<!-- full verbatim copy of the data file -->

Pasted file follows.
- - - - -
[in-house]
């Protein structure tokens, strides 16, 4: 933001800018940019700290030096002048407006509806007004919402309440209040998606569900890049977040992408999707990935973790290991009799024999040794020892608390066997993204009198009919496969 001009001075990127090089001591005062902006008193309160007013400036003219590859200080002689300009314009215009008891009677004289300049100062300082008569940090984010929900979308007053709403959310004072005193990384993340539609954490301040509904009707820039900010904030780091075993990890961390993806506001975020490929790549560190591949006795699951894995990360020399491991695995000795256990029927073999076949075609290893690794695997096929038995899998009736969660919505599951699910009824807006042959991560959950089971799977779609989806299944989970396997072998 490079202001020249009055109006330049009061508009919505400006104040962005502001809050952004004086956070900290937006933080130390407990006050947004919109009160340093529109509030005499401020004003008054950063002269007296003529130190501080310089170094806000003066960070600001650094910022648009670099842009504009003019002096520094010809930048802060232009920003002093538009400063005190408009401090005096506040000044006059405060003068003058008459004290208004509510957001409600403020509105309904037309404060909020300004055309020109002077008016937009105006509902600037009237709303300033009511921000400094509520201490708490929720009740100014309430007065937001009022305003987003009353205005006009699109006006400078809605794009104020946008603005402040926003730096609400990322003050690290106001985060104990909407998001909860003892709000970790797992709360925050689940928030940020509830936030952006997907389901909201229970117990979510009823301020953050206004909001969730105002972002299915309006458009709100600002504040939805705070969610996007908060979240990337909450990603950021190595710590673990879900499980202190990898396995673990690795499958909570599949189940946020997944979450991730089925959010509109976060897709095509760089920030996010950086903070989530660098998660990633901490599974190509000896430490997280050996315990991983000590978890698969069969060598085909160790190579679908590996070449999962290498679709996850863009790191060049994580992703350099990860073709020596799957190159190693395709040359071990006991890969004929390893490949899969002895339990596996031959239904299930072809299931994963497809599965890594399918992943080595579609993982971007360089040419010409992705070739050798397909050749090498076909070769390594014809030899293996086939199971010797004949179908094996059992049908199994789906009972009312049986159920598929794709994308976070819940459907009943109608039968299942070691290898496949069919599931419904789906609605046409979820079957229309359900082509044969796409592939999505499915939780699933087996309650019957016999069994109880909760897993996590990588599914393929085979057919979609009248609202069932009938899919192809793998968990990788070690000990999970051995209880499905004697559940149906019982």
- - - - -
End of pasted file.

[in-house]
């Protein structure tokens, strides 16, 4: 933001800018940019700290030096002048407006509806007004919402309440209040998606569900890049977040992408999707990935973790290991009799024999040794020892608390066997993204009198009919496969 001009001075990127090089001591005062902006008193309160007013400036003219590859200080002689300009314009215009008891009677004289300049100062300082008569940090984010929900979308007053709403959310004072005193990384993340539609954490301040509904009707820039900010904030780091075993990890961390993806506001975020490929790549560190591949006795699951894995990360020399491991695995000795256990029927073999076949075609290893690794695997096929038995899998009736969660919505599951699910009824807006042959991560959950089971799977779609989806299944989970396997072998 490079202001020249009055109006330049009061508009919505400006104040962005502001809050952004004086956070900290937006933080130390407990006050947004919109009160340093529109509030005499401020004003008054950063002269007296003529130190501080310089170094806000003066960070600001650094910022648009670099842009504009003019002096520094010809930048802060232009920003002093538009400063005190408009401090005096506040000044006059405060003068003058008459004290208004509510957001409600403020509105309904037309404060909020300004055309020109002077008016937009105006509902600037009237709303300033009511921000400094509520201490708490929720009740100014309430007065937001009022305003987003009353205005006009699109006006400078809605794009104020946008603005402040926003730096609400990322003050690290106001985060104990909407998001909860003892709000970790797992709360925050689940928030940020509830936030952006997907389901909201229970117990979510009823301020953050206004909001969730105002972002299915309006458009709100600002504040939805705070969610996007908060979240990337909450990603950021190595710590673990879900499980202190990898396995673990690795499958909570599949189940946020997944979450991730089925959010509109976060897709095509760089920030996010950086903070989530660098998660990633901490599974190509000896430490997280050996315990991983000590978890698969069969060598085909160790190579679908590996070449999962290498679709996850863009790191060049994580992703350099990860073709020596799957190159190693395709040359071990006991890969004929390893490949899969002895339990596996031959239904299930072809299931994963497809599965890594399918992943080595579609993982971007360089040419010409992705070739050798397909050749090498076909070769390594014809030899293996086939199971010797004949179908094996059992049908199994789906009972009312049986159920598929794709994308976070819940459907009943109608039968299942070691290898496949069919599931419904789906609605046409979820079957229309359900082509044969796409592939999505499915939780699933087996309650019957016999069994109880909760897993996590990588599914393929085979057919979609009248609202069932009938899919192809793998968990990788070690000990999970051995209880499905004697559940149906019982």